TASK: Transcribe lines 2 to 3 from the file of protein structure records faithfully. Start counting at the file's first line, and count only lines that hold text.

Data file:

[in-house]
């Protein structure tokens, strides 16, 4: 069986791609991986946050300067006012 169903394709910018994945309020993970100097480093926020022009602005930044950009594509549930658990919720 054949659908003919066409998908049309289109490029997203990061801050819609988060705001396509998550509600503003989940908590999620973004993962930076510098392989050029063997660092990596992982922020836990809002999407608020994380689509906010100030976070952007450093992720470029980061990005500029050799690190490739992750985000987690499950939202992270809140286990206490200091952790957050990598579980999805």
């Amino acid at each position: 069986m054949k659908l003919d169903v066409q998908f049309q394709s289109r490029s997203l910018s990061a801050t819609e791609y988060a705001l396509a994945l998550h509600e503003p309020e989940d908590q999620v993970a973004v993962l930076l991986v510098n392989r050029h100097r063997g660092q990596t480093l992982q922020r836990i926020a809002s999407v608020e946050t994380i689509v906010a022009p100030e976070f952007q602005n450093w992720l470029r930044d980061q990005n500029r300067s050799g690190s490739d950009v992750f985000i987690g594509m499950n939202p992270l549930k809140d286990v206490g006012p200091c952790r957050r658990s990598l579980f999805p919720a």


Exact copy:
């Protein structure tokens, strides 16, 4: 069986791609991986946050300067006012 169903394709910018994945309020993970100097480093926020022009602005930044950009594509549930658990919720 054949659908003919066409998908049309289109490029997203990061801050819609988060705001396509998550509600503003989940908590999620973004993962930076510098392989050029063997660092990596992982922020836990809002999407608020994380689509906010100030976070952007450093992720470029980061990005500029050799690190490739992750985000987690499950939202992270809140286990206490200091952790957050990598579980999805």
């Amino acid at each position: 069986m054949k659908l003919d169903v066409q998908f049309q394709s289109r490029s997203l910018s990061a801050t819609e791609y988060a705001l396509a994945l998550h509600e503003p309020e989940d908590q999620v993970a973004v993962l930076l991986v510098n392989r050029h100097r063997g660092q990596t480093l992982q922020r836990i926020a809002s999407v608020e946050t994380i689509v906010a022009p100030e976070f952007q602005n450093w992720l470029r930044d980061q990005n500029r300067s050799g690190s490739d950009v992750f985000i987690g594509m499950n939202p992270l549930k809140d286990v206490g006012p200091c952790r957050r658990s990598l579980f999805p919720a």